As far as odd couples go, the Pope and Shakira is one of my new favourites. You wouldn’t necessarily think of putting them on the same stage, but that’s just what the UN did when they adopted the Sustainable Development Goals (SDGs) last week. The SDGs are the successors to the Millennium Development Goals (MDGs) and largely dictate the policy priorities of official aid agencies, governments and, by extension, civil society groups and NGOs. Copious amounts have been written about the new goals and debates will likely continue for a long time after the SDGs have come to an end – indeed, a not-so-mini industry of commentary, academia and events has grown up around the SDGs. Whatever one may think of the SDGs themselves or of the idea underpinning them, the reality is that they constitute one of the most visible and influential drivers of development policy and practice around the world.
Only time will tell which goals receive more attention and funding and which are deemed less relevant or important. But as things stand, what do the SDGs say about priorities when it comes to technology and transparency? In terms of access to ICT and the internet, SDG 9 commits towards ‘universal and affordable access to internet in LDCs by 2020’. It’s a noble goal, but is it practical without universal literacy? SDG 4 commits to a goal of ensuring ‘x% [to be decided] of adults… achieve literacy and numeracy’ by 2030. And what about language? In 2015, the dominant language of the internet is still English. If universal access is to have true value, then the ability to access a wide variety of materials in a range of languages must also be worthy of consideration? One way that the SDGs attempt to address this issue is by supporting ‘domestic technology development, research and innovation’ and we’re very pleased to see this particular goal included. ICT and the internet are not gifts to be bestowed upon the people of the world by developers in the tech centres of North America and Europe, but rather need to be co-created by technologists, coders and individuals across the world. For that to happen, investment in domestic technology is a necessity, as is investment in scientific and technical education. Of course, in a world where a significant number of people struggle to get enough to eat or to access basic health services, investment in science and technology is a hard sell. India’s space programme, for example, has come in for heavy criticism in recent times, as people have asked why a country with a space programme should continue to receive international aid. The simplistic implication is that investment in space research is a waste of money that carries little or no benefit and while it may be a rather naïve way of framing a debate, it nevertheless demonstrates the difficulties that countries face justifying investment in technology and innovation.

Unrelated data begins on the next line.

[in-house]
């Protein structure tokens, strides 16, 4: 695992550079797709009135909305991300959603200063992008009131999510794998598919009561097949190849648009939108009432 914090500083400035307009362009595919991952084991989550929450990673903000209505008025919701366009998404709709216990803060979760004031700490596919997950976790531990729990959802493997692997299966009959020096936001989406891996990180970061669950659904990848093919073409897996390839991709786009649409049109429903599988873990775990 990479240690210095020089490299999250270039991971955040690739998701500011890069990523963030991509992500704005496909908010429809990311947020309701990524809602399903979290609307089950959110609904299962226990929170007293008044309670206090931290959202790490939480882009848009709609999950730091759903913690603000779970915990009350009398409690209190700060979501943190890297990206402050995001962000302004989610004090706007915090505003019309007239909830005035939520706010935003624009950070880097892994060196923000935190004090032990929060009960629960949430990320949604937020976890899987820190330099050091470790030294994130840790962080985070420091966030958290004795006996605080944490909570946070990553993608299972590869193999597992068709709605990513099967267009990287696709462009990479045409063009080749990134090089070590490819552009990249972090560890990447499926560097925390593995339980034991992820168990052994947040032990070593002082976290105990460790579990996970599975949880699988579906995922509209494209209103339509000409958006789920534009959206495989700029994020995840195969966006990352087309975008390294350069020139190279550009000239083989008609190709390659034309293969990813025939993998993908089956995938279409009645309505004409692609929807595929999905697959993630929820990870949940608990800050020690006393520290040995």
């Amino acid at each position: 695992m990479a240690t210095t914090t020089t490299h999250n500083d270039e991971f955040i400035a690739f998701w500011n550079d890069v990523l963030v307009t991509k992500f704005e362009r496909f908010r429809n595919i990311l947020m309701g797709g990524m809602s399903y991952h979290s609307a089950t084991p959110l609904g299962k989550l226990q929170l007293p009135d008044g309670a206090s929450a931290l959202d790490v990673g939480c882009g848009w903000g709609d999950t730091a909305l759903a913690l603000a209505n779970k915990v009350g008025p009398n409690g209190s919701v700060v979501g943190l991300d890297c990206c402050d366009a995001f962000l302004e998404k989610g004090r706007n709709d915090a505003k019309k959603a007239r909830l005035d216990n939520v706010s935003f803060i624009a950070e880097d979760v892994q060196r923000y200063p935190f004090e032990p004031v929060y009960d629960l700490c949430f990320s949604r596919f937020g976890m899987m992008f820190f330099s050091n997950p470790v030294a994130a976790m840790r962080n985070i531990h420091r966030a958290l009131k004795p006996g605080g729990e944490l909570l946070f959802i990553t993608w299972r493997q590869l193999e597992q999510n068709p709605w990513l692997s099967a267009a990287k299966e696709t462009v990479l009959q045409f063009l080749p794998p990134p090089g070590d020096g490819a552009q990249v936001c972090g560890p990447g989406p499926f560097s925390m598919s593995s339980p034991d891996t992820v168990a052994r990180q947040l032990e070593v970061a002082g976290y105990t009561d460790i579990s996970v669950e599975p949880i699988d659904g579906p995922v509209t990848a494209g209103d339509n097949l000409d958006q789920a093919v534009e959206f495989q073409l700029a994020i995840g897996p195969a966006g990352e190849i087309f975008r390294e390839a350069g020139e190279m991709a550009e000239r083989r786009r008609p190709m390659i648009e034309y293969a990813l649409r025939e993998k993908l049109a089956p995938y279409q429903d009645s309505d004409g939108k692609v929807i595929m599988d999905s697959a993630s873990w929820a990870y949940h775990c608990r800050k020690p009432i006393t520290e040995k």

These are just some of the issues concerning the SDGs’ approach to technology and ICT and there are many, many dimensions to each and every goal that can be unpacked, debated and reformulated. But even this back-of-the-envelope exercise in examining the SDGs proves that little is uncontroversial and the myriad of issues, objections and challenges is messy and complicated. So are the issues of transparency and accountability any less fraught than those of science and technology? The short answer is no; if anything, transparency, accountability and corruption provide an even more complex morass of issues and problems than technology. SDG 16 has most to say about these issues, although the components of SDG 16 are couched in very broad language. Indeed, it could be argued that the aims in goal 16 are so broad as to be largely meaningless. 16.5, for example, aims to ‘substantially reduce corruption and bribery in all its forms’. Trying to put this into practice, however, becomes much more complex. Whose definition of corruption and bribery do we use and how do we measure levels of corruption and bribery within a country? It’s problematic and not as easy as it might at first seem. Often, corruption is measured in terms of perceptions of corruption and those can be influenced by a whole set of factors that can lead to a distorted view. 16.6 is no less broad, aiming to ‘develop effective, accountable and transparent institutions at all levels’. The problem isn’t with the sentiment per se, but concerns the practical implementation and measurement of such a goal. That’s not to say that hard-to-measure goals should not be included, but more a reflection of the fact that including them perhaps requires a more thorough treatment than they have perhaps been given to date.
This is one take among many others on the SDGs and I don’t pretend that it’s complete or well-rounded, but it’s an attempt to add to the debate. It doesn’t question the underlying ideology behind the goals, nor do I attempt to offer alternatives or better formulations of the goals – I wouldn’t want to try.
P.S. Choosing my favourite religious leader+celebrity combination was a close run thing, but Shakira and Pope Francis narrowly beat the Dalai Lama and his friendship with Charles and Camilla.